THE Trade Minister, Craig Emerson, says a surplus this financial year is still possible, despite the admission last week by the Treasurer, Wayne Swan, that it was unlikely Labor would be able to deliver on its promise to balance the budget.
''I have not ruled out, and nor should anyone rule out the possibility of a surplus in 2012-13,'' Dr Emerson told Sky News.
''There are good things going on in the economy,'' he said, citing an improving outlook in car sales, housing and retail.
''I'm not saying a surplus looks likely in 2012-13, but nor should that throw us off the path of pursuing a surplus.''
Dr Emerson said the budget would return to surplus in 2013-14 if these positive trends were sustained.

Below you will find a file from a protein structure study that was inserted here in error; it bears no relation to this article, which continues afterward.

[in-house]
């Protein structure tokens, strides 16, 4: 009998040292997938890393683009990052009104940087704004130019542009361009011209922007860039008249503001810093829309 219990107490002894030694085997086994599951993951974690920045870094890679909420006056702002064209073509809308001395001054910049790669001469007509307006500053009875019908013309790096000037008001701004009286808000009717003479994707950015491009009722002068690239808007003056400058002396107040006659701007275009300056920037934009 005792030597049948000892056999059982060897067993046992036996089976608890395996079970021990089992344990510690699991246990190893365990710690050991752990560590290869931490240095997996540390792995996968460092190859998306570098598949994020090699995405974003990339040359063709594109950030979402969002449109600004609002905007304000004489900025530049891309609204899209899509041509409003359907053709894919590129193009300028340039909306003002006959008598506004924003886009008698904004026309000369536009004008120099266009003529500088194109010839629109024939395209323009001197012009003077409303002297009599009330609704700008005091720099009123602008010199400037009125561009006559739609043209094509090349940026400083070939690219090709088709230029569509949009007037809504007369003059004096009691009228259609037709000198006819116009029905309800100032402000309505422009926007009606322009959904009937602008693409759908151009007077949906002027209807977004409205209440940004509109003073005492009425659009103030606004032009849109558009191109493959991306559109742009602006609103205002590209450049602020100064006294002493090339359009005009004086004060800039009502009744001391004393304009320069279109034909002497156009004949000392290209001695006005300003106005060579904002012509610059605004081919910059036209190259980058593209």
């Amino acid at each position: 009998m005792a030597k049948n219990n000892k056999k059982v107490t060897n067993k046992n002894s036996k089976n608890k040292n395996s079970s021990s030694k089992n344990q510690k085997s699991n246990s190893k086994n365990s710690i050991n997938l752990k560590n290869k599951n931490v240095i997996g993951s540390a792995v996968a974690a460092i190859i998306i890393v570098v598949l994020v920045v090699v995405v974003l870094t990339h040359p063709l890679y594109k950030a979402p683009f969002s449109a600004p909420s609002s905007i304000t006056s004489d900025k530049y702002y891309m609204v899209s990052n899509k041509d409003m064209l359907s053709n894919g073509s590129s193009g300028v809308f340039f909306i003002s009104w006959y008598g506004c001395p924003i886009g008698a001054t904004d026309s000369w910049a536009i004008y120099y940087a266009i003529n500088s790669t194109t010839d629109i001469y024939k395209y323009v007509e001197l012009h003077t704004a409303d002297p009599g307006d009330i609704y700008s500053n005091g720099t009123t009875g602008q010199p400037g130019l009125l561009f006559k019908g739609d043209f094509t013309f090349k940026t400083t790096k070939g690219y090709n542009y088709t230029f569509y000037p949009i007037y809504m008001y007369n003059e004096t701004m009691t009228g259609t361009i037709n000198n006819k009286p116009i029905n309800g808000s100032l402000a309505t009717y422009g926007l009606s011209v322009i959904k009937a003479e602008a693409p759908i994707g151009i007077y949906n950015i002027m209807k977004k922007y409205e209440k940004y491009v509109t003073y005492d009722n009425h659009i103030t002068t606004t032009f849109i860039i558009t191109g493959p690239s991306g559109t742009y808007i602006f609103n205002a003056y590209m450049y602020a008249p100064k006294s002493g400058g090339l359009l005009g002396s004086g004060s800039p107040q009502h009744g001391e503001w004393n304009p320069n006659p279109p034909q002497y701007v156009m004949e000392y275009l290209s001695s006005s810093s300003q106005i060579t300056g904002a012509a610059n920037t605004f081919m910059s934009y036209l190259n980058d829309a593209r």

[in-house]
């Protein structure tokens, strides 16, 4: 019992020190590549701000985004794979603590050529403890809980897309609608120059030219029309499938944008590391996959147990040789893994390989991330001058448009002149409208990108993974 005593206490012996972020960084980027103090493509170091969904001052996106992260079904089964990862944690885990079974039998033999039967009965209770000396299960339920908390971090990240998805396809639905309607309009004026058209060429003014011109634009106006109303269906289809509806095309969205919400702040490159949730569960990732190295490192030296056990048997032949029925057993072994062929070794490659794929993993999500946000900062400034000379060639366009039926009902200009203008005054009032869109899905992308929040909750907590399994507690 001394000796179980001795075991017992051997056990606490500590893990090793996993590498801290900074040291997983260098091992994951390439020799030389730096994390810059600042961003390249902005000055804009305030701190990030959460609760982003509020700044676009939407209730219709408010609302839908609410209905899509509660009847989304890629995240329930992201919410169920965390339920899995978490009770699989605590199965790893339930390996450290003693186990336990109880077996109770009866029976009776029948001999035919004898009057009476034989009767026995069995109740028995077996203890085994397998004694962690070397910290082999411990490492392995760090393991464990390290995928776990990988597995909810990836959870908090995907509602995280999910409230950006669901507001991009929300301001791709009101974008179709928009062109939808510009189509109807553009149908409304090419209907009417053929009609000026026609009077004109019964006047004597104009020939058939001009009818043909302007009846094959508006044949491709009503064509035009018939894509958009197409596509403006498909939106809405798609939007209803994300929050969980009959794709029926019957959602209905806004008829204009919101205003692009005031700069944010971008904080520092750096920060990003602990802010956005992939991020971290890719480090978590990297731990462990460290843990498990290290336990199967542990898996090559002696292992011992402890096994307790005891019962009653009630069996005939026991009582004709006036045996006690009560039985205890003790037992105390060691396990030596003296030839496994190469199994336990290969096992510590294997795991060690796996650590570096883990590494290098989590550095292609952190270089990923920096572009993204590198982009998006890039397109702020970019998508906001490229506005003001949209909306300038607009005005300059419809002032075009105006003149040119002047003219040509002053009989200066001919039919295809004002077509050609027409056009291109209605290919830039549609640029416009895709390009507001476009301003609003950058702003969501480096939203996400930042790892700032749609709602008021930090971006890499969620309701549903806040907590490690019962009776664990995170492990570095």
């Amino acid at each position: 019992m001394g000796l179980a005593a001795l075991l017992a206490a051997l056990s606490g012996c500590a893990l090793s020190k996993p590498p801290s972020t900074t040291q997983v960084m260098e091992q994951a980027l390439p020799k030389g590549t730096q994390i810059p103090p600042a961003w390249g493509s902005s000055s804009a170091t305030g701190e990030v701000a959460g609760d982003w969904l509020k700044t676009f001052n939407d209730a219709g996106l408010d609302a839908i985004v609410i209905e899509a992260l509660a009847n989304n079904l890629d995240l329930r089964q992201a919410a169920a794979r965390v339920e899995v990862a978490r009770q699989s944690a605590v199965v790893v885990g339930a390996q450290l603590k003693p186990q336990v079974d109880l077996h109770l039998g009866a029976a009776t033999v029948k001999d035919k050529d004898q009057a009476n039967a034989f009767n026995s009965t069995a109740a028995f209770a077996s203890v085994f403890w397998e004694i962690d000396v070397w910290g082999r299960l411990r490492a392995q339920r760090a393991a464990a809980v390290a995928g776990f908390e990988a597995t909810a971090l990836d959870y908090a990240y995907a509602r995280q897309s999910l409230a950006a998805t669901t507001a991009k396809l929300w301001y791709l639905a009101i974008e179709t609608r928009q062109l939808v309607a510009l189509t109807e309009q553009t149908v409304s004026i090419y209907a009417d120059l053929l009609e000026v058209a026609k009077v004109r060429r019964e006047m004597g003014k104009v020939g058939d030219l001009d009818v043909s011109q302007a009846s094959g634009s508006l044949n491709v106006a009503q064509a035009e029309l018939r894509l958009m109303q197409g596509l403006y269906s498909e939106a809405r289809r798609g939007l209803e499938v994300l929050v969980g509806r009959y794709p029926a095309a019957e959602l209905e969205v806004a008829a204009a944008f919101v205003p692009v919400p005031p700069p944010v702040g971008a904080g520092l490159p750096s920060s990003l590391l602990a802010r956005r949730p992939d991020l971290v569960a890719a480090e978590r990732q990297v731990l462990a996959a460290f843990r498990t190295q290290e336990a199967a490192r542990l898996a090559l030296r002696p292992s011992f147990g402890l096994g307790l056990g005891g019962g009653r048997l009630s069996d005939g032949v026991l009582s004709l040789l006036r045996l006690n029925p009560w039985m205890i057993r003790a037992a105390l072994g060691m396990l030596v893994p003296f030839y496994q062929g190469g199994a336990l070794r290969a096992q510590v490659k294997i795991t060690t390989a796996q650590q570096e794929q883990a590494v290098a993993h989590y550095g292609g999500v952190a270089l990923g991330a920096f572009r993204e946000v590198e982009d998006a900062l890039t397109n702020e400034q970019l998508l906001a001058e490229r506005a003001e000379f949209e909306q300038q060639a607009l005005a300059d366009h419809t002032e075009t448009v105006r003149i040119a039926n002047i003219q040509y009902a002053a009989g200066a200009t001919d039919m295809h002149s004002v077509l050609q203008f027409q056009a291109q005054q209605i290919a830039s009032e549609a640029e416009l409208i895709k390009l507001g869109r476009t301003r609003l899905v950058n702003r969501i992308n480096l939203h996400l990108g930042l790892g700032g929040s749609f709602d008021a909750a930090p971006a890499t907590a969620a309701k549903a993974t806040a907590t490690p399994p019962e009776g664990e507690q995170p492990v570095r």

''So long as the economy continues to improve we would get a surplus next year,'' he said.
Mr Swan last week said the government would not dramatically cut services to fill a hole in the budget caused by lower than expected tax receipts, and therefore the budget was unlikely to return to surplus in 2012-13.
He would not say when the budget would return to surplus.
The Opposition Leader, Tony Abbott, said the admission was a breach of trust and likened the surplus pledge to Julia Gillard's promise before the 2010 election not to introduce a carbon tax. Mr Abbott said there would be a budget surplus in every year of a Coalition government, but qualified this commitment by saying it was based on current economic figures.
In his weekly economic note on Sunday, Mr Swan said Australia had one of the strongest budget positions in the developed world.
''We have solid growth, low unemployment, contained inflation, lower interest rates and record levels of investment,'' he wrote.
''There's a danger we get dragged down by a pessimism that dismisses our achievements and sells our country short.'' He said he hoped the public debate next year would better reflect the optimistic spirit of the Australian people.